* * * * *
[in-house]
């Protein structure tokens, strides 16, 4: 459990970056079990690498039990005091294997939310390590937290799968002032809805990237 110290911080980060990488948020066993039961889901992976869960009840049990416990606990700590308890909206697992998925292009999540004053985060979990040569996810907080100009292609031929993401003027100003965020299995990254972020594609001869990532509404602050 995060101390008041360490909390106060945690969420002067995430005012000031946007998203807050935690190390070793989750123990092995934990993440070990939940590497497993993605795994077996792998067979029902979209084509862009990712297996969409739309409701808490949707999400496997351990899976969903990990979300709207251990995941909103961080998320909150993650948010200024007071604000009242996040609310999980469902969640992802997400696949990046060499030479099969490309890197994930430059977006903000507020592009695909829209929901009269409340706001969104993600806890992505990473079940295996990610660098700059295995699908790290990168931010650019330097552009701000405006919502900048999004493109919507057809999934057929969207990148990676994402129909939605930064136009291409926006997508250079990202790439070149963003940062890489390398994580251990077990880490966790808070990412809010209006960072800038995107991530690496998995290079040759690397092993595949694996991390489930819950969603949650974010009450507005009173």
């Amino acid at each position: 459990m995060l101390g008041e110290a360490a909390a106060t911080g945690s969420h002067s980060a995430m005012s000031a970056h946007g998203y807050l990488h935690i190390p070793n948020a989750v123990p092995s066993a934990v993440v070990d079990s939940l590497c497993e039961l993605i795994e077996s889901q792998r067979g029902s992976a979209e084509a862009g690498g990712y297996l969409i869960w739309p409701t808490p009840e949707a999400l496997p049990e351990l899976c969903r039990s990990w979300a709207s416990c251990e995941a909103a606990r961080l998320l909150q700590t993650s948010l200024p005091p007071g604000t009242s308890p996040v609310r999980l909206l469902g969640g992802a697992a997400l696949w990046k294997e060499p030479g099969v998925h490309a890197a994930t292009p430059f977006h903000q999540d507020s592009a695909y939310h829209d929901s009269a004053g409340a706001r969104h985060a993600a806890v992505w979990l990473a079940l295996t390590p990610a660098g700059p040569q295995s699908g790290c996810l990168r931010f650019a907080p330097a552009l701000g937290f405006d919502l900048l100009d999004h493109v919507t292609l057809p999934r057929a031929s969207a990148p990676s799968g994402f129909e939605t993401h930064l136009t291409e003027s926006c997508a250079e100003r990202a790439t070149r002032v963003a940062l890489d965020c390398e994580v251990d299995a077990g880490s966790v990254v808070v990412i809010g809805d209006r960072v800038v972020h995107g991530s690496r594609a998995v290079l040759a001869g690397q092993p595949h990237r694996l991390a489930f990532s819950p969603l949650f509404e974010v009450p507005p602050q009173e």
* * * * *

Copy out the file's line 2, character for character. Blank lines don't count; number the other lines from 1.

């Protein structure tokens, strides 16, 4: 459990970056079990690498039990005091294997939310390590937290799968002032809805990237 110290911080980060990488948020066993039961889901992976869960009840049990416990606990700590308890909206697992998925292009999540004053985060979990040569996810907080100009292609031929993401003027100003965020299995990254972020594609001869990532509404602050 995060101390008041360490909390106060945690969420002067995430005012000031946007998203807050935690190390070793989750123990092995934990993440070990939940590497497993993605795994077996792998067979029902979209084509862009990712297996969409739309409701808490949707999400496997351990899976969903990990979300709207251990995941909103961080998320909150993650948010200024007071604000009242996040609310999980469902969640992802997400696949990046060499030479099969490309890197994930430059977006903000507020592009695909829209929901009269409340706001969104993600806890992505990473079940295996990610660098700059295995699908790290990168931010650019330097552009701000405006919502900048999004493109919507057809999934057929969207990148990676994402129909939605930064136009291409926006997508250079990202790439070149963003940062890489390398994580251990077990880490966790808070990412809010209006960072800038995107991530690496998995290079040759690397092993595949694996991390489930819950969603949650974010009450507005009173």